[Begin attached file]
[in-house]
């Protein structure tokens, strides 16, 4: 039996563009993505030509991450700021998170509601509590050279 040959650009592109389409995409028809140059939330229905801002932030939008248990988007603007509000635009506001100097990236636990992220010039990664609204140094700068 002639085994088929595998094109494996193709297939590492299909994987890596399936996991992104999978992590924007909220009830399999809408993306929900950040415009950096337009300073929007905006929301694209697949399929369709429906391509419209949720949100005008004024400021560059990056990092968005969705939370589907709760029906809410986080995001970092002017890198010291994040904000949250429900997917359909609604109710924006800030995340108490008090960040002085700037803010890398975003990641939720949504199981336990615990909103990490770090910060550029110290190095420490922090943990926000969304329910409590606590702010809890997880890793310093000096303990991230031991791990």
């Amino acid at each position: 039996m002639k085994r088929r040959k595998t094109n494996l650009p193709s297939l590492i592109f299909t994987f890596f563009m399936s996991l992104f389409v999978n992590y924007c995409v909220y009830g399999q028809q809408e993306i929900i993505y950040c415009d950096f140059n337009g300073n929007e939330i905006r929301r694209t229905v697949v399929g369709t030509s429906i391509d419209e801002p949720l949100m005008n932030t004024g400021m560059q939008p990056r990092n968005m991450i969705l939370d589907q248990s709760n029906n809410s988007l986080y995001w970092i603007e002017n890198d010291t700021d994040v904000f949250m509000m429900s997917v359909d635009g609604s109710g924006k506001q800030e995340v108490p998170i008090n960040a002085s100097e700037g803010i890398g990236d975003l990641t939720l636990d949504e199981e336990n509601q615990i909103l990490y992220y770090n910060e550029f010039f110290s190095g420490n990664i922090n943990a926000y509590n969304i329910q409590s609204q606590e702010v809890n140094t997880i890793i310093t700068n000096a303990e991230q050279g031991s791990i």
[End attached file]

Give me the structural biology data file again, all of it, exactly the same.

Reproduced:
[in-house]
């Protein structure tokens, strides 16, 4: 039996563009993505030509991450700021998170509601509590050279 040959650009592109389409995409028809140059939330229905801002932030939008248990988007603007509000635009506001100097990236636990992220010039990664609204140094700068 002639085994088929595998094109494996193709297939590492299909994987890596399936996991992104999978992590924007909220009830399999809408993306929900950040415009950096337009300073929007905006929301694209697949399929369709429906391509419209949720949100005008004024400021560059990056990092968005969705939370589907709760029906809410986080995001970092002017890198010291994040904000949250429900997917359909609604109710924006800030995340108490008090960040002085700037803010890398975003990641939720949504199981336990615990909103990490770090910060550029110290190095420490922090943990926000969304329910409590606590702010809890997880890793310093000096303990991230031991791990």
């Amino acid at each position: 039996m002639k085994r088929r040959k595998t094109n494996l650009p193709s297939l590492i592109f299909t994987f890596f563009m399936s996991l992104f389409v999978n992590y924007c995409v909220y009830g399999q028809q809408e993306i929900i993505y950040c415009d950096f140059n337009g300073n929007e939330i905006r929301r694209t229905v697949v399929g369709t030509s429906i391509d419209e801002p949720l949100m005008n932030t004024g400021m560059q939008p990056r990092n968005m991450i969705l939370d589907q248990s709760n029906n809410s988007l986080y995001w970092i603007e002017n890198d010291t700021d994040v904000f949250m509000m429900s997917v359909d635009g609604s109710g924006k506001q800030e995340v108490p998170i008090n960040a002085s100097e700037g803010i890398g990236d975003l990641t939720l636990d949504e199981e336990n509601q615990i909103l990490y992220y770090n910060e550029f010039f110290s190095g420490n990664i922090n943990a926000y509590n969304i329910q409590s609204q606590e702010v809890n140094t997880i890793i310093t700068n000096a303990e991230q050279g031991s791990i």